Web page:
Sports Other Sports

Fishing Lake Simcoe, then and now...

By Miriam King, Bradford Times

Angler and ice-fishing expert Wil Wegman was the guest speaker at the Innisfil Historical Society meeting at the Knock Schoolhouse Heritage Site, January 16, 2016. Miriam King/Bradford Times/Postmedia Network

Angler and ice-fishing expert Wil Wegman was the guest speaker at the Innisfil Historical Society meeting at the Knock Schoolhouse Heritage Site, January 16, 2016. Miriam King/Bradford Times/Postmedia Network

There are records of fishing on Lake Simcoe dating back to the earliest European contact. When Samuel de Champlain arrived in 1615, he found Aboriginal people fishing with nets at the fish weirs of the Narrows, between Lakes Simcoe and Couchiching - and in 1815, early settler observed First Nations fishing with spears, through holes cut in the ice.

And spear-fishing was once huge on Lake Simcoe: between 1907 and 1941, when spear fishing licences were cancelled, an estimated 500,000 lbs. of lake trout was taken by spear fishermen.

But it wasn't the historic record that angler Wil Wegman came to discuss, at the January 16 meeting of the Innisfil Historical Society. It was the “how-to” of ice fishing, the rules and regulations, and the best strategies for catching fish.

Wegman, a champion ice angler, also talked about the evolution of fishing on one of Canada's largest inland lakes – changes driven in large part by invasive species.

In the decade since Zebra Mussels and now Quagga mussels were introduced into the lake, the filter-feeders have made the water clearer, if not cleaner, by filtering out zooplankton. As a result, fish rely more on their sense of sight.

The round goby has exploded - “Their populations are just out of control.” The invasive species reproduces 3 or 4 times a year, and consumes the eggs and fry of other species. While there is now some predation on gobies, “it remains to be seen if that will control populations.”

One issue: Round gobies feed on zebra mussels, and concentrate the botulism toxin that can be found in the mussels – which may kill larger fish that feed on them.

VHS and KHV viruses, also introduced to the lake – presumably through the dumping of baitfish – have also led to fish die-offs.

“Lake Simcoe is the most intensively fished inland lake,” especially during the ice fishing season, Wegman says. But the changes in food availability, and greater clarity of the water column, have led to changes in the observed habits of some trophy species, especially whitefish, trout and yellow perch.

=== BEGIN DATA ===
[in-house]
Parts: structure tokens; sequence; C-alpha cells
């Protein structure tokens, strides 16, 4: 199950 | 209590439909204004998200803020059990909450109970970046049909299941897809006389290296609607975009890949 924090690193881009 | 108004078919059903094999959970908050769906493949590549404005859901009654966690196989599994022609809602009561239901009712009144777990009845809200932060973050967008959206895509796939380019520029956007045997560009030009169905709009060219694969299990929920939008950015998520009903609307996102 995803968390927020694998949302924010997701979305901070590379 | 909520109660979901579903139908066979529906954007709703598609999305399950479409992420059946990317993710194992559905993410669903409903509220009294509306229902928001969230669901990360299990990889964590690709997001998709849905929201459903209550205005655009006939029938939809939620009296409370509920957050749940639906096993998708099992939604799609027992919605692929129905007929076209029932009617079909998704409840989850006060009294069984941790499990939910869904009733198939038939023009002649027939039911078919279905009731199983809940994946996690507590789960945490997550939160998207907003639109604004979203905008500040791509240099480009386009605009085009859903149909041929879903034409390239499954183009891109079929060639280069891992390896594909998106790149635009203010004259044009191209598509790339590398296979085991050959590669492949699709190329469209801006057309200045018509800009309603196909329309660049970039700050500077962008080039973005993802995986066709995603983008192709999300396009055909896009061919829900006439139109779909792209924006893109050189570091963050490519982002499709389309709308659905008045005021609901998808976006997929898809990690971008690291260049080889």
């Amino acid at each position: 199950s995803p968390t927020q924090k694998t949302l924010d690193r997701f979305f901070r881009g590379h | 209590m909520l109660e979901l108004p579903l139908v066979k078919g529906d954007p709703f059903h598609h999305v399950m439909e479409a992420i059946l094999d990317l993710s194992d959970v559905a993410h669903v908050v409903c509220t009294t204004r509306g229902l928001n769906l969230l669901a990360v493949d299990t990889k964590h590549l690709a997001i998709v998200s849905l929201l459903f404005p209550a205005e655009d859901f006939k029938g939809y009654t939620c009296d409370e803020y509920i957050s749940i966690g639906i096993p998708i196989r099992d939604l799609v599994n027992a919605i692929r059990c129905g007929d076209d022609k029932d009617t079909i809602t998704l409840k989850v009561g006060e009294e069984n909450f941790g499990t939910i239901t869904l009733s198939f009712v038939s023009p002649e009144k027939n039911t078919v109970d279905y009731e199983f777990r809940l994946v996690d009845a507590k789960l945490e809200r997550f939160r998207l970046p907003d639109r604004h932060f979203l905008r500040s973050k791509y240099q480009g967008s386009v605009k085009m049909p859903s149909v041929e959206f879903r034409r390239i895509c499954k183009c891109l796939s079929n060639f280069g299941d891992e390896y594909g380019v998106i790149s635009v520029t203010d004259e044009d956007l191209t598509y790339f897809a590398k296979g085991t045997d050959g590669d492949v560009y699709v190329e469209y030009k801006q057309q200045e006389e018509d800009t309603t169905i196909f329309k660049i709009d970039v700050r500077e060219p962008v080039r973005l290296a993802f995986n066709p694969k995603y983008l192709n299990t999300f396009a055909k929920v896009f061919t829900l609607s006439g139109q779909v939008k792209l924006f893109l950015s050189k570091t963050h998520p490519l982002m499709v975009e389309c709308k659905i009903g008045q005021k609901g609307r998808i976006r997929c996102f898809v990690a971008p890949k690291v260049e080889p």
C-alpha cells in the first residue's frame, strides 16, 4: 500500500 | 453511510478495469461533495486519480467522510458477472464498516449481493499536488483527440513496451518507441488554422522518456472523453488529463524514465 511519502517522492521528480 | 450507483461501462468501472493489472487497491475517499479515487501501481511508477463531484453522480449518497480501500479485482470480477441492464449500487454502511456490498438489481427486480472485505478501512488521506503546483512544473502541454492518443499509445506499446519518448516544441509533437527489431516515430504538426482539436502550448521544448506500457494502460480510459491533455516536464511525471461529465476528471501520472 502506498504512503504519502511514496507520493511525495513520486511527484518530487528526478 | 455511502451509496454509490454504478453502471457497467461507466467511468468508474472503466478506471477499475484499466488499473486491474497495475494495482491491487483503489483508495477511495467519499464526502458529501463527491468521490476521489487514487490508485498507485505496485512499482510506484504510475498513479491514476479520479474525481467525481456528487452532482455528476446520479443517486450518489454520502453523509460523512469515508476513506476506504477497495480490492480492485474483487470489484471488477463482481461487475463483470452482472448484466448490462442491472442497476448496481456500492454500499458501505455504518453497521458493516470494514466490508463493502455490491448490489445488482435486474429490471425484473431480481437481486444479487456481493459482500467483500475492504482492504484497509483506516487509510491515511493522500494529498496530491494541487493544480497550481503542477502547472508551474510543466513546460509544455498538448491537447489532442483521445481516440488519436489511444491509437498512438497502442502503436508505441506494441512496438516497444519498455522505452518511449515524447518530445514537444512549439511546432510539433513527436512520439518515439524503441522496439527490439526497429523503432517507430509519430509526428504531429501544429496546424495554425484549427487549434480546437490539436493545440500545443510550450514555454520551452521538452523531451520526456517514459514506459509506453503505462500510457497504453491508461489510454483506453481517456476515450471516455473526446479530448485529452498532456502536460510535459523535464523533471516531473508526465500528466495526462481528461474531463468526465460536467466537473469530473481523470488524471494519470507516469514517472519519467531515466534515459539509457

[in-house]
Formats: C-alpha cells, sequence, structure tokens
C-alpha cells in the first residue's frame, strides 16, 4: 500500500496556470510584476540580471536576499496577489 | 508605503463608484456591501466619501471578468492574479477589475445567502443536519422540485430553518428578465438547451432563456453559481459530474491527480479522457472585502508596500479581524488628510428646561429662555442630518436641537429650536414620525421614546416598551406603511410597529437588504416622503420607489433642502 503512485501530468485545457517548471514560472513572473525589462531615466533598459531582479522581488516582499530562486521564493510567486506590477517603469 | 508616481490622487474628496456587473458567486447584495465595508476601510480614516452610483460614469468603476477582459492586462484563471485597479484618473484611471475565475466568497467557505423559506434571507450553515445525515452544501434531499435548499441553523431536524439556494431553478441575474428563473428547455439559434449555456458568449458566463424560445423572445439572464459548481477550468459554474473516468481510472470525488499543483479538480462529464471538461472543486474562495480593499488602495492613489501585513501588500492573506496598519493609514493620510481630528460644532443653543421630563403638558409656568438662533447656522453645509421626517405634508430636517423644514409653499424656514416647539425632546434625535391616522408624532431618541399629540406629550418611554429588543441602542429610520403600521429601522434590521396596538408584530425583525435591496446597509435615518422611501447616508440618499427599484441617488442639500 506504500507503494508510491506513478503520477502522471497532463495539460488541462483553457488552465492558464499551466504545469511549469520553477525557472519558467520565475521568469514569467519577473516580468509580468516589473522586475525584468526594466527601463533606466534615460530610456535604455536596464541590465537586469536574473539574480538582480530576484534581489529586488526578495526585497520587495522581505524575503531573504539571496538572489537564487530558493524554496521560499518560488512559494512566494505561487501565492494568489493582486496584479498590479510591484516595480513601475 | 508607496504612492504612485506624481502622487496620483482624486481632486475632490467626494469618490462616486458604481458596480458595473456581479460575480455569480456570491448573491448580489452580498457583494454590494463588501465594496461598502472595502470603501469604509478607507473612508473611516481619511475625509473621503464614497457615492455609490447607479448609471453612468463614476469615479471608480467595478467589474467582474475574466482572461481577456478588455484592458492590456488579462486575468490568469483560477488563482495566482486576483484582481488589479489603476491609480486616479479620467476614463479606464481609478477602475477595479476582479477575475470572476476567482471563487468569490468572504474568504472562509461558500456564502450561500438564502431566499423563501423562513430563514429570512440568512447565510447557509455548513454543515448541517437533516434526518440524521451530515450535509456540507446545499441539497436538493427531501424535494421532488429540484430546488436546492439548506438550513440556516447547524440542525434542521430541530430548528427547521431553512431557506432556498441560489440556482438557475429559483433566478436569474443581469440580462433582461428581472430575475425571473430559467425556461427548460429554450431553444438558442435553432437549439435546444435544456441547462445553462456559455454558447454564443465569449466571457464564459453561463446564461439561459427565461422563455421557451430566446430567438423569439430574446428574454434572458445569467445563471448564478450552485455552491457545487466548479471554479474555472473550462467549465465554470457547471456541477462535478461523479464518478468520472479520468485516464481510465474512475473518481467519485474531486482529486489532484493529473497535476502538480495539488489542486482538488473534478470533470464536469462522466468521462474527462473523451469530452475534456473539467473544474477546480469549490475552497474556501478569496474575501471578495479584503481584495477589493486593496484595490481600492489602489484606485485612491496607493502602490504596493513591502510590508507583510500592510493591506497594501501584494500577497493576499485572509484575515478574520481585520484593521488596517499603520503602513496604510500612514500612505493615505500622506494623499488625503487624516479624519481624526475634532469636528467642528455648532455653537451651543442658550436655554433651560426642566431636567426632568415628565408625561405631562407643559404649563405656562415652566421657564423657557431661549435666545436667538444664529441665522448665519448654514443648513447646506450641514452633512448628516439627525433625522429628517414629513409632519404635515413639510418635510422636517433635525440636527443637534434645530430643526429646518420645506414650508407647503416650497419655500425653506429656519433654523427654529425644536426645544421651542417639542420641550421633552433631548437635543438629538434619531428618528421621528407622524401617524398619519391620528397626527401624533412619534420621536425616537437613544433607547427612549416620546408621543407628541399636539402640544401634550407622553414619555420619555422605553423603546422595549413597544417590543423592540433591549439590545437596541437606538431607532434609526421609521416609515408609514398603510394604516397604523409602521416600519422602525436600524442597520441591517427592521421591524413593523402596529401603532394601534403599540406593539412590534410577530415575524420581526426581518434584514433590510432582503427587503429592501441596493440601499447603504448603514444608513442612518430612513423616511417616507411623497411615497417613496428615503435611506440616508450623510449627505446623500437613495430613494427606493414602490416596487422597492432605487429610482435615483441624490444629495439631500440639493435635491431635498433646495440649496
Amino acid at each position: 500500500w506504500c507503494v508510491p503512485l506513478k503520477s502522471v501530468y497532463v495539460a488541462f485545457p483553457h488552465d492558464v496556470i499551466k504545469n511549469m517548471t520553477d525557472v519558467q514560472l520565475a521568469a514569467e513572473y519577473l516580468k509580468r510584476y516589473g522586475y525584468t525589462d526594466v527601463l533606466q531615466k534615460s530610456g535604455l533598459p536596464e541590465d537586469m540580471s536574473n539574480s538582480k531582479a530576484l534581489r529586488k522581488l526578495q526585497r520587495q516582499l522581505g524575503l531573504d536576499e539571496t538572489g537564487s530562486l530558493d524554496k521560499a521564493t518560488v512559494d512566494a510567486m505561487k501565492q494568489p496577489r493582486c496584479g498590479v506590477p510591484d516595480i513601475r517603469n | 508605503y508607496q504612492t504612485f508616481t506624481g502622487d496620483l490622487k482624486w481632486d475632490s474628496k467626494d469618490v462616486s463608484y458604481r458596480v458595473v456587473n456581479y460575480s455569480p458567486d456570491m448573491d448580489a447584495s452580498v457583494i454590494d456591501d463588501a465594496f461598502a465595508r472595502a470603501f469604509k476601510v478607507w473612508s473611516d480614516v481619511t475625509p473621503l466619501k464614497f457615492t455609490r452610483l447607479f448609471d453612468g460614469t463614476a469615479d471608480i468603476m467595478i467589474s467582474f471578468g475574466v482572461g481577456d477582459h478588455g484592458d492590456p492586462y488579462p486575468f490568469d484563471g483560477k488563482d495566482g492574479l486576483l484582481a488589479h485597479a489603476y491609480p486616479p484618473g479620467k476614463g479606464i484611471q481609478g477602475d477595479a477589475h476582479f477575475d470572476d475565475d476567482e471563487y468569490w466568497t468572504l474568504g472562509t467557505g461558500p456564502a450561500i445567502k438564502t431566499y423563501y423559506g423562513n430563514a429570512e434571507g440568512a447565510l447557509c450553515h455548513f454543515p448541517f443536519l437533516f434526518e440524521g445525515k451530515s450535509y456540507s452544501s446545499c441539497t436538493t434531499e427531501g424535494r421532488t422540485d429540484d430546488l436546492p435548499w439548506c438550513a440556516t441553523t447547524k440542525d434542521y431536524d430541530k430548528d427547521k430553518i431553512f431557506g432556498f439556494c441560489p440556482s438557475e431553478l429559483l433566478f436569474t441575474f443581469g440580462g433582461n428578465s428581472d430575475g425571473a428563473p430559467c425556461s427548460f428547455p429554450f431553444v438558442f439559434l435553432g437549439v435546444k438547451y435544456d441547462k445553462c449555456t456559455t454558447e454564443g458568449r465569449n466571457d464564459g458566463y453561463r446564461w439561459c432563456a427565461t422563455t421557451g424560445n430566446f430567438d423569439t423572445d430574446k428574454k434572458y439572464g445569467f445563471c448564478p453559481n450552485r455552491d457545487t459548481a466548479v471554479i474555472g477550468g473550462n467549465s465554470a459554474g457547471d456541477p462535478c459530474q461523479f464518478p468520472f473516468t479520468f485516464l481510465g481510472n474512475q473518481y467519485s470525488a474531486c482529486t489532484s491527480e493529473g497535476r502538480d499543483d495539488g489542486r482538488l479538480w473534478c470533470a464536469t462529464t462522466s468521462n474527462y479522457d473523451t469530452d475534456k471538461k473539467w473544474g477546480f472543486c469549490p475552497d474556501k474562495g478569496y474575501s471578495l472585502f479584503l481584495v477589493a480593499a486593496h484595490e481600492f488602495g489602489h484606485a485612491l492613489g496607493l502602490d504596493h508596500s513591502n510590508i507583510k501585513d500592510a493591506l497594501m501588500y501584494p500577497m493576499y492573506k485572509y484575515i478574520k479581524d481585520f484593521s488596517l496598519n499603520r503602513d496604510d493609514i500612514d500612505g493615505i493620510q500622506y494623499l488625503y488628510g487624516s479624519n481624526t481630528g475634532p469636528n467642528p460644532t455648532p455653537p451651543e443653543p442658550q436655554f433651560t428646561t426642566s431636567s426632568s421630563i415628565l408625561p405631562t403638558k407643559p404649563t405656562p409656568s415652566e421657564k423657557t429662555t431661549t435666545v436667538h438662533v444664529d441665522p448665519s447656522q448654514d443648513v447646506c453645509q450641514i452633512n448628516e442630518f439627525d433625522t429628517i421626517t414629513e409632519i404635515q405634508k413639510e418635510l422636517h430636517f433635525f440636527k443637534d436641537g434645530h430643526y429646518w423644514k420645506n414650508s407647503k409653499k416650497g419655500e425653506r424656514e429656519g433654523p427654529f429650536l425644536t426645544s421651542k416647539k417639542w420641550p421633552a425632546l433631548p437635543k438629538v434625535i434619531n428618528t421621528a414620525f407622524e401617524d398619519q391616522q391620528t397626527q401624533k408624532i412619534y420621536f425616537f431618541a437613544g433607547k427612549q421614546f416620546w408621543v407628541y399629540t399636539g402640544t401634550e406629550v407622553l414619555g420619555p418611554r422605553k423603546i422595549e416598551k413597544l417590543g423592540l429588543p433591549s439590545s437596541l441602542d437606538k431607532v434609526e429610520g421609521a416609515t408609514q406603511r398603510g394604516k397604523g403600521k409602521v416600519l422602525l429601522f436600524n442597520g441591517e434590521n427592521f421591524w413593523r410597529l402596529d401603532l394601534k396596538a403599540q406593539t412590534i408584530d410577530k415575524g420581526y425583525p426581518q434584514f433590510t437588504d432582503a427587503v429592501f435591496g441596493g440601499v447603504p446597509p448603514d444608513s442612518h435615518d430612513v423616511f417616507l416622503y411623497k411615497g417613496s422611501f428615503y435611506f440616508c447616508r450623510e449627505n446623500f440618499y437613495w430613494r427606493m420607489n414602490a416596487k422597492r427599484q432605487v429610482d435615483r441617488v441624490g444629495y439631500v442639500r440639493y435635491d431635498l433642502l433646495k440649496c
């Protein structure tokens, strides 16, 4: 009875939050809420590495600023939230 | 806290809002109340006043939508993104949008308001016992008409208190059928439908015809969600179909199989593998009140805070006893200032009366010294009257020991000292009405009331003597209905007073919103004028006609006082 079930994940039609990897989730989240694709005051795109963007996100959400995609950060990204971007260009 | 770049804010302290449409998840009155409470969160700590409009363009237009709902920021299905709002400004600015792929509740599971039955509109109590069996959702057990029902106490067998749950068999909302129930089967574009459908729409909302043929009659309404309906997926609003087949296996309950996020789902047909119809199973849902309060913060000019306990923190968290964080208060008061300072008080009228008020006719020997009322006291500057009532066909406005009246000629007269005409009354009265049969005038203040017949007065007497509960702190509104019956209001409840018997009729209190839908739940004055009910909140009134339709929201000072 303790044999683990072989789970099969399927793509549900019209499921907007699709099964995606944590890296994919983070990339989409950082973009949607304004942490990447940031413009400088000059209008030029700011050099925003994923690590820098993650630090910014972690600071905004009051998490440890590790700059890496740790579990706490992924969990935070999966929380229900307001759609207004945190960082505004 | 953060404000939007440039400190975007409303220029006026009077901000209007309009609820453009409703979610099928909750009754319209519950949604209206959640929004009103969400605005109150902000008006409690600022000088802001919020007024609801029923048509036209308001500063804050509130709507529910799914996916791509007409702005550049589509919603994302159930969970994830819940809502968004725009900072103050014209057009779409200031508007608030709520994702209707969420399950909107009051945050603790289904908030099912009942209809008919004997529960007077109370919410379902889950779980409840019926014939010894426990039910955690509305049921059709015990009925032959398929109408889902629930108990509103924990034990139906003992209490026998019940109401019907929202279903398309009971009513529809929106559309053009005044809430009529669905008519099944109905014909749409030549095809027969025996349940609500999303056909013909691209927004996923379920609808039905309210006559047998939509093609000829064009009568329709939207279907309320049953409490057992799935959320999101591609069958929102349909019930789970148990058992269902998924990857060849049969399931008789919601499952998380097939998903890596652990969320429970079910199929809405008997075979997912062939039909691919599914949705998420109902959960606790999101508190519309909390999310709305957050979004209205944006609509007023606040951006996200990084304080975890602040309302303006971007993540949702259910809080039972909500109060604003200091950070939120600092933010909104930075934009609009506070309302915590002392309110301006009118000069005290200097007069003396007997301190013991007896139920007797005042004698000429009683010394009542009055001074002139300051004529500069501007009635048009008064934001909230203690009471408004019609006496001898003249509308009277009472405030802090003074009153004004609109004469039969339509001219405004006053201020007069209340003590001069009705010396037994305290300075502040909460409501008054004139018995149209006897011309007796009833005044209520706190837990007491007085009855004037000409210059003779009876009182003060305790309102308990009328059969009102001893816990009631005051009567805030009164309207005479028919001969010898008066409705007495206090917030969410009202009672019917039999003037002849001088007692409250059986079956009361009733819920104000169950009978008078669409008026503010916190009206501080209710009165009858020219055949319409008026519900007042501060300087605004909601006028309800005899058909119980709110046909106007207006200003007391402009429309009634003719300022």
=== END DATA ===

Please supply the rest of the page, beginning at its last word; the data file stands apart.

Wegman shared details of fish habitat, the importance of using fish-finders and sonar devices to locate fish in the water column, the need for “finesse” in the clear water, and the value of using the “Three Hole System” - two holes for fishing, and one for the fish finder – in having a successful day on the ice.

The sonar units make it “really fun... like a real live video game,” he told the capacity crowd. “Kids love it.”

Fishing in Ontario is free for kids under 18, and for Seniors over 65. Everyone else is asked to purchase a licence – especially since the licence dollars are used to support the fishery.

Despite the invading species, there have been success stories on Lake Simcoe. Whitefish and Lake Trout, traditionally stocked by the Ministry of Natural Resources, have started to reproduce naturally – and last January, the Cisco Herring season re-opened, for the first time in 14 years. “As the health of the lake improved, natural reproduction started again,” Wegman said. “At the brink of extinction, that species came back on its own, without the aid of stocking.”

His final advice? Maximize your fun by bringing the kids, use finesse, be mobile, don't overjig – and be prepared for the weather.

Wil Wegman, talking about Ice Fishing on January 16, issued a warning: With the variable temperatures, snow and high winds recently, the ice on Lake Simcoe isn't safe.

He offered the following tips, in case of breaking through the ice.

“The number 1 thing to remember is to stay calm,” he said – then turn around in the hole, because you know there is safe ice behind you, while the ice ahead may be thin.

Grab your ice picks – “the seatbelts of ice fishing” - and get horizontal, swimming or kicking your way out of the water and onto the ice, “like a seal.”

Trying to heave yourself up or hop onto the ice will create too much pressure, causing the ice to break. Remember, “you weigh an extra 100, 150 lbs., because your clothing is soaking wet,” Wegman said. Crawl away from the hole until the ice is strong enough to hold your weight.